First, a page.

I always dreaded interviewing Mary. Not because I didn’t like her. Far from it. Outwardly Mary appears like any other 21-year old girl. She’s vivacious, full of life, always smiling.
But that smile vanished every time we sat down to talk about her life since her abduction. She would look down at the floor, away from the camera, and respond haltingly about the problems facing her even four years after her return.
That’s why I dreaded interviewing Mary. I don’t believe any of the women liked talking, or being reminded about their problems, but with Mary the discomfort was always painfully visible.
Abducted aged just six as she went to the borehole to collect water, Mary spent 11 years in the bush with the LRA.
That’s over half of her life.
Read more about Mary's story - navigate to her page under the THE WOMEN tab.
Mary doesn’t look like a child soldier.
Go on, prove me wrong.Show this picture to a work colleague, to a family member or the person next to you on the bus. Most of us know about the abduction and use of children as soldiers in far-flung places such as Sierra Leone, Sri Lanka and Colombia. We’ve absorbed the media image of a child soldier as a teenage boy gripping a Kalashnikov, a necklace of bullets draped around his narrow shoulders, sky-high on a cocktail of drugs and booze.
“I was 12 years old when I was given my first gun. I was given a person to kill to test that I was strong-hearted. I passed the test. I was then told I was ready. ‘Go out now,’ they said. ‘Loot and kill.’ ” (Achege, June 2011).
It’s hard to imagine that these words were spoken by Mary, now a 21-year old woman eking out an existence near Gulu, in northern Uganda. Yet this multimedia project includes in-depth interviews with 40 such women - women like Mary who were abducted as children by the Lord’s Resistance Army (LRA) to loot and kill at the height of the LRA’s campaign against the Ugandan military.
Read more about the project - select the ABOUT tab.
“When I went to the water place to fetch water some three soldiers came and found me at the water source. One of them told me that he would like me to become his wife. I told him that I can never fall in love with him because he is a soldier. He then said why should I tell him that, does it mean I have denied his proposal? Then the other two soldiers grabbed and defeated me because I was struggling with the man who said he loved me and he then banged my head with a gun then my head started bleeding. He tore my dress and raped me. The other two soldiers stood aside while checking if there was any one coming over.”
Janet’s account of how she was gang raped by soldiers was shocking in its own right. But it was more so when I found out that she was raped not by LRA rebels, but by UPDF soldiers.
And the most tragic part? She’d only just escaped from the bush a few weeks earlier after 12 years – more than half of her life – as an abductee.
Read more about Janet's story - navigate to her page under the THE WOMEN tab.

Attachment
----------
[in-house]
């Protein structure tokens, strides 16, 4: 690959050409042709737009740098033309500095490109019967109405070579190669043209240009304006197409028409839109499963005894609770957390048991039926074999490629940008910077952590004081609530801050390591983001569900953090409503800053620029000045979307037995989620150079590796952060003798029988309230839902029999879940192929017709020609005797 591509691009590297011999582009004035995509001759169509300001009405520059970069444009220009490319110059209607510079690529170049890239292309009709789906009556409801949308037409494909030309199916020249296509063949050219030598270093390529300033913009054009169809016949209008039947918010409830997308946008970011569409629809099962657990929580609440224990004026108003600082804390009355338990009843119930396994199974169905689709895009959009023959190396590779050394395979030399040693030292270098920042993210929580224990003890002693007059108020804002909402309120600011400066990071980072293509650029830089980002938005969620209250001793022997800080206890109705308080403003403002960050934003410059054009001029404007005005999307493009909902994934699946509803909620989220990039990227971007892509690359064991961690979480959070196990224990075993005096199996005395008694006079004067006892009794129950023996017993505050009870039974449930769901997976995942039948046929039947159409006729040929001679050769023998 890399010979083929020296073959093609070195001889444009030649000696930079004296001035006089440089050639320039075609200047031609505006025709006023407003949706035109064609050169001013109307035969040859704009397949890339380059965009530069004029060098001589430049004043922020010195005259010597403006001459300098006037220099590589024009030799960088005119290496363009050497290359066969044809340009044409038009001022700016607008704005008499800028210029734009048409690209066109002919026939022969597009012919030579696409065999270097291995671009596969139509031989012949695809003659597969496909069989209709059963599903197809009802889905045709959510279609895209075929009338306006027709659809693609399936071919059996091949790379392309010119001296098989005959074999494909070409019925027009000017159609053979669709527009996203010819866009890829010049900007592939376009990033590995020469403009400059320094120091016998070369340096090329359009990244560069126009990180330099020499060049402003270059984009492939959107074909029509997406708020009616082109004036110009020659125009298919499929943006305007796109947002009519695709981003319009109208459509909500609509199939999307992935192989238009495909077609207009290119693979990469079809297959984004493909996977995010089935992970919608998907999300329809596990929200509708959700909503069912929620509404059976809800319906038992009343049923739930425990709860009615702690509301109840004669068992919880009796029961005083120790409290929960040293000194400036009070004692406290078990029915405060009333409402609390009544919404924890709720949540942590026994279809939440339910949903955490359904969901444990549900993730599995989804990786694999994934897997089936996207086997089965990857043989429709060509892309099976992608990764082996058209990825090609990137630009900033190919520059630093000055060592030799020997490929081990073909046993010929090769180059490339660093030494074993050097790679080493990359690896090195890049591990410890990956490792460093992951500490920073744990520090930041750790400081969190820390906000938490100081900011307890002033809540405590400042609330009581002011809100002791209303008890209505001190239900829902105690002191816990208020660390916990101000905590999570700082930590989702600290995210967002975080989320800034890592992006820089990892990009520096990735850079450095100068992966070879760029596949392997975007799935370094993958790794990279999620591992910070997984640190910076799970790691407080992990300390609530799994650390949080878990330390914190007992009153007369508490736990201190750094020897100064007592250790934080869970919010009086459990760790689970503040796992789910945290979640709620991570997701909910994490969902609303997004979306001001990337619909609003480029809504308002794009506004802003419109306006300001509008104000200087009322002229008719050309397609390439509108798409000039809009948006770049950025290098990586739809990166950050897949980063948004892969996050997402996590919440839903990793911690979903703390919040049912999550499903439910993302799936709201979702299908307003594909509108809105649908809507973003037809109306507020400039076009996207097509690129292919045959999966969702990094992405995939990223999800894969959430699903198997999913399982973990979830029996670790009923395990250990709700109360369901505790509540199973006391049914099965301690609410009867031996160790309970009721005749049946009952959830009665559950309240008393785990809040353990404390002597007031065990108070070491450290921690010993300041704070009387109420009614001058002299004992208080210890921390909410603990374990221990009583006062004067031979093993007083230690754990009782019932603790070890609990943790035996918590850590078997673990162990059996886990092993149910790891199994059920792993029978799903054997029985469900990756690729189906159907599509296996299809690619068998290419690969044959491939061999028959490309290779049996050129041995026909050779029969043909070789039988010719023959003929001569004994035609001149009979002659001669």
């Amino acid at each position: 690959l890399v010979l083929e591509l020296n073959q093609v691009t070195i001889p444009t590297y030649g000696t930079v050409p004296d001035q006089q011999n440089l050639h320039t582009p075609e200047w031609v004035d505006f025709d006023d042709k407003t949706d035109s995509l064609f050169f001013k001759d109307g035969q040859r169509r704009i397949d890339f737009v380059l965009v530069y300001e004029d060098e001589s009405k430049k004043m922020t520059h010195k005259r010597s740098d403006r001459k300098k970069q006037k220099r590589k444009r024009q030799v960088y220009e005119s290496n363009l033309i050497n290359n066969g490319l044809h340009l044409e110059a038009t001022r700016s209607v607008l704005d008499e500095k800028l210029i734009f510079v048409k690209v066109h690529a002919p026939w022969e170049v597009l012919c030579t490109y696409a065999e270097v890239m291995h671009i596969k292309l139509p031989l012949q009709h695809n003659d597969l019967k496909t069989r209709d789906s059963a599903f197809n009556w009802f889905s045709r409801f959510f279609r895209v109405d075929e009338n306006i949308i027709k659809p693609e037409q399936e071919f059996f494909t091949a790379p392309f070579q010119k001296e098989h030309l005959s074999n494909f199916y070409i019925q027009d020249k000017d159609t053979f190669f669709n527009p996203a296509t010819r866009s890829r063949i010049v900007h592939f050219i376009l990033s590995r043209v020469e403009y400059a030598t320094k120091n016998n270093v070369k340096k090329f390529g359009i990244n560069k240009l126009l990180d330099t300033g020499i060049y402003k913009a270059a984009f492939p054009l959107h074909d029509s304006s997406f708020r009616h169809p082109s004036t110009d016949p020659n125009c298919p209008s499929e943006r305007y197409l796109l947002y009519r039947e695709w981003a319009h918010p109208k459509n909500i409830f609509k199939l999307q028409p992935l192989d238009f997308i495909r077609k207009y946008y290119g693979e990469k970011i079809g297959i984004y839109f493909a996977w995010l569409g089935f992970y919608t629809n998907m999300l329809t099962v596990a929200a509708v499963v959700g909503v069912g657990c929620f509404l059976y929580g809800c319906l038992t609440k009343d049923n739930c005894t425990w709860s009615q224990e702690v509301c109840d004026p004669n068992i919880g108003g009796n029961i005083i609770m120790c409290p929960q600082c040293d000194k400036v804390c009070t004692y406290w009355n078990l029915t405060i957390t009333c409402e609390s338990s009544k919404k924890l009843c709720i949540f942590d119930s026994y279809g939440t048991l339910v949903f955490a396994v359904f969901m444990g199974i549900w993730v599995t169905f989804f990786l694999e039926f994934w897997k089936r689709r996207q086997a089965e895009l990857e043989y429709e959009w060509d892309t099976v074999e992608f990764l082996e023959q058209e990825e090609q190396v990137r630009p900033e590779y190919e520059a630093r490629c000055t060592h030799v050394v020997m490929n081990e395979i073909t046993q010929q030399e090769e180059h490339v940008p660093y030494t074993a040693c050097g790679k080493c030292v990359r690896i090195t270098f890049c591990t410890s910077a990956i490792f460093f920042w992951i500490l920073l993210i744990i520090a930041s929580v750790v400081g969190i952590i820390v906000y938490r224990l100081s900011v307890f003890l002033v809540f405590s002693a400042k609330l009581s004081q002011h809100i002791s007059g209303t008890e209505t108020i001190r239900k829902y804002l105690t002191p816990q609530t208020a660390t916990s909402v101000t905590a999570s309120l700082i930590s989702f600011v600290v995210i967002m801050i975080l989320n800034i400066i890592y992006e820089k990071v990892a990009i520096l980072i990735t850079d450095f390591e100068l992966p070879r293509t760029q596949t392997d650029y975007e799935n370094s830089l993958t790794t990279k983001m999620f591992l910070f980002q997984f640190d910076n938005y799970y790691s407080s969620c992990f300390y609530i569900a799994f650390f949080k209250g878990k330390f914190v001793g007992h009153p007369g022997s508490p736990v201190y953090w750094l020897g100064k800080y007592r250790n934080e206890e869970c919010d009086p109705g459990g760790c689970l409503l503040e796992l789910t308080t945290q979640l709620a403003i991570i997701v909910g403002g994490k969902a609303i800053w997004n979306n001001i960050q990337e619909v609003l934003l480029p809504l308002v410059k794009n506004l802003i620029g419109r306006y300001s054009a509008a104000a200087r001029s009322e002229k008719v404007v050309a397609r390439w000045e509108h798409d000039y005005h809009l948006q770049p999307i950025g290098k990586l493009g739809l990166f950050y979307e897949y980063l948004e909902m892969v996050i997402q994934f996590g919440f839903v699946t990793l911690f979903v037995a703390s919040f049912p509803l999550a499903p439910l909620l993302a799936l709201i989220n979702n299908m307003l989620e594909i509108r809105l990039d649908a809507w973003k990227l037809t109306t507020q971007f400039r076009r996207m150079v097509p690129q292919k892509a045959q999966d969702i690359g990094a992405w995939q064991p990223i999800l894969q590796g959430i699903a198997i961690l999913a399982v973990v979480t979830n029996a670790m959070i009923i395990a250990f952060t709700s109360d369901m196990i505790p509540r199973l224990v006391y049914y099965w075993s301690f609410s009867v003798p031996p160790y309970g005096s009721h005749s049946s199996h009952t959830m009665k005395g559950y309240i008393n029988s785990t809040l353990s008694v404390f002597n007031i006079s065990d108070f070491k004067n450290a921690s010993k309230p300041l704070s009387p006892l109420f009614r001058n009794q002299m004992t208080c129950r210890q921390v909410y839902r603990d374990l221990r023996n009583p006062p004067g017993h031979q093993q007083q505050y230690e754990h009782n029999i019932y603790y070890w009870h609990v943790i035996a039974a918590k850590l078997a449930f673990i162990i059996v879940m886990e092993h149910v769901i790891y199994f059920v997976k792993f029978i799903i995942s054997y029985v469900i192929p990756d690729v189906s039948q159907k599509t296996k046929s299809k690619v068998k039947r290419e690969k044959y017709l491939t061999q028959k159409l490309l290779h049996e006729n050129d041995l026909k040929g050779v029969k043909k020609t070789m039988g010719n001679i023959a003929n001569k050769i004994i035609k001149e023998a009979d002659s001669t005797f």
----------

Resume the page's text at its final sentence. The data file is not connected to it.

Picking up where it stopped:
Okengkuc was the little boy’s name.
It means ‘missing something good or fun’, explained Christine.
In Acholi culture a birth name often describes the circumstances of birth or the state of the family at the time of birth. The name Otto suggested that many brothers and sisters had died; Oketch means that one was born during a famine; Odoki means that the mother had threatened to go back to her parents; Bongomin means without brothers; Olanya means that the mother felt abandoned.
Okengkuc is Christine’s second-born. She said she called him that because of the problems she was having at the time.
“Life was not easy when I came back from the bush. I did not have a husband, and I had no money…There was a lot of insults and finger-pointing. People in the village tell each man who wants to make love to you, that you are a formerly abducted woman, that you have problems.”
Read more about Christine's story - navigate to her page under the THE WOMEN tab.
Jennifer’s story started out like all the others I’d heard from the formerly abducted women of Uganda. Abducted at a young age by the LRA. Trained to fight in Sudan. Given as a wife at 14. A wife and soldier both for ten, long years. Rejected by her own family and community upon her return.
“My family feared me when I came back…one of my brothers did not allow his daughter to spend time with me fearing I would teach her how to become a prostitute…and the community felt that I was the one leading the LRA rebels to our village to come and abduct children during the conflict…some of the village members say that they saw me among the rebels, and yet I was in Sudan at that time.”
But Jennifer’s story had a unique twist to it. While at the World Vision reception centre in Gulu, she met a man that she knew from her own LRA faction, Christopher. They now have four children together and are happily married.
Trust me, this is unusual.
Read more about Jennifer's story - navigate to her page under the THE WOMEN tab.
Victim of war, or cold-blooded killer?
Alice Oyella is a young woman of contradictions. I never knew what to make of her in our interviews.
One minute she told me how happy she was to be back home in Kitgum, learning how to tailor – a positive role model for other returnees. The next she proudly told me that she was selected to fight in the elite Chapu battalion, and how even now she has the urge to kill UPDF soldiers and to loot civilians.
Alice was admittedly an anomaly in the 40 interviews I conducted. Almost all of the women I talked to admitted in one way or another that they killed – but not as brazenly as Alice. Maybe it’s the fact that she doesn’t fit into the stereotype of a former child soldier – somebody who should be a ‘victim’, apologetic, reticent.
She is clearly still traumatized, haunted nightly by the spirits of those she killed, and yet she says she misses the elevated status she had as a member of Chapu.
Read more about Alice's story - navigate to her page under the THE WOMEN tab.